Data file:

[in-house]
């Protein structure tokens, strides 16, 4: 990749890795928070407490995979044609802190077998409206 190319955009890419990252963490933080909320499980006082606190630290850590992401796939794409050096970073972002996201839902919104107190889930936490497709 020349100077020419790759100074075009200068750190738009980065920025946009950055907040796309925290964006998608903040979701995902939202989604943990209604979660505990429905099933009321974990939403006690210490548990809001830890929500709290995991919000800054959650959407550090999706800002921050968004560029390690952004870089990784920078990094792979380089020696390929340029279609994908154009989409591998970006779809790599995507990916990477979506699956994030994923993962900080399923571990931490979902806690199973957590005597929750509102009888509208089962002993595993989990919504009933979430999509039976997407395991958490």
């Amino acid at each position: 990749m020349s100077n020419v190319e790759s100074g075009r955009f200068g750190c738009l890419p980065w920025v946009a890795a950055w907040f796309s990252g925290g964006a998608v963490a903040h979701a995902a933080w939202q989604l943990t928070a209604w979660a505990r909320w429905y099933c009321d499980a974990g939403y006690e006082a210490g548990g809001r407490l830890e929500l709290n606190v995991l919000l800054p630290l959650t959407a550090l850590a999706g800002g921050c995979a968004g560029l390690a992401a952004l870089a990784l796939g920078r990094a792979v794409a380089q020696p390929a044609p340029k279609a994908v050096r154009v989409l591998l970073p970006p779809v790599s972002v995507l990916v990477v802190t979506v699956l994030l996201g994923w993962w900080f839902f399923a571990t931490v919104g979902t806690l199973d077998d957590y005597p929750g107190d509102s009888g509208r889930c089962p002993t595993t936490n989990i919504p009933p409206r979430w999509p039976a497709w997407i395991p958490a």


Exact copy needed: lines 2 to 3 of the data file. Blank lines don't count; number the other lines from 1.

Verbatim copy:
């Protein structure tokens, strides 16, 4: 990749890795928070407490995979044609802190077998409206 190319955009890419990252963490933080909320499980006082606190630290850590992401796939794409050096970073972002996201839902919104107190889930936490497709 020349100077020419790759100074075009200068750190738009980065920025946009950055907040796309925290964006998608903040979701995902939202989604943990209604979660505990429905099933009321974990939403006690210490548990809001830890929500709290995991919000800054959650959407550090999706800002921050968004560029390690952004870089990784920078990094792979380089020696390929340029279609994908154009989409591998970006779809790599995507990916990477979506699956994030994923993962900080399923571990931490979902806690199973957590005597929750509102009888509208089962002993595993989990919504009933979430999509039976997407395991958490």
């Amino acid at each position: 990749m020349s100077n020419v190319e790759s100074g075009r955009f200068g750190c738009l890419p980065w920025v946009a890795a950055w907040f796309s990252g925290g964006a998608v963490a903040h979701a995902a933080w939202q989604l943990t928070a209604w979660a505990r909320w429905y099933c009321d499980a974990g939403y006690e006082a210490g548990g809001r407490l830890e929500l709290n606190v995991l919000l800054p630290l959650t959407a550090l850590a999706g800002g921050c995979a968004g560029l390690a992401a952004l870089a990784l796939g920078r990094a792979v794409a380089q020696p390929a044609p340029k279609a994908v050096r154009v989409l591998l970073p970006p779809v790599s972002v995507l990916v990477v802190t979506v699956l994030l996201g994923w993962w900080f839902f399923a571990t931490v919104g979902t806690l199973d077998d957590y005597p929750g107190d509102s009888g509208r889930c089962p002993t595993t936490n989990i919504p009933p409206r979430w999509p039976a497709w997407i395991p958490a």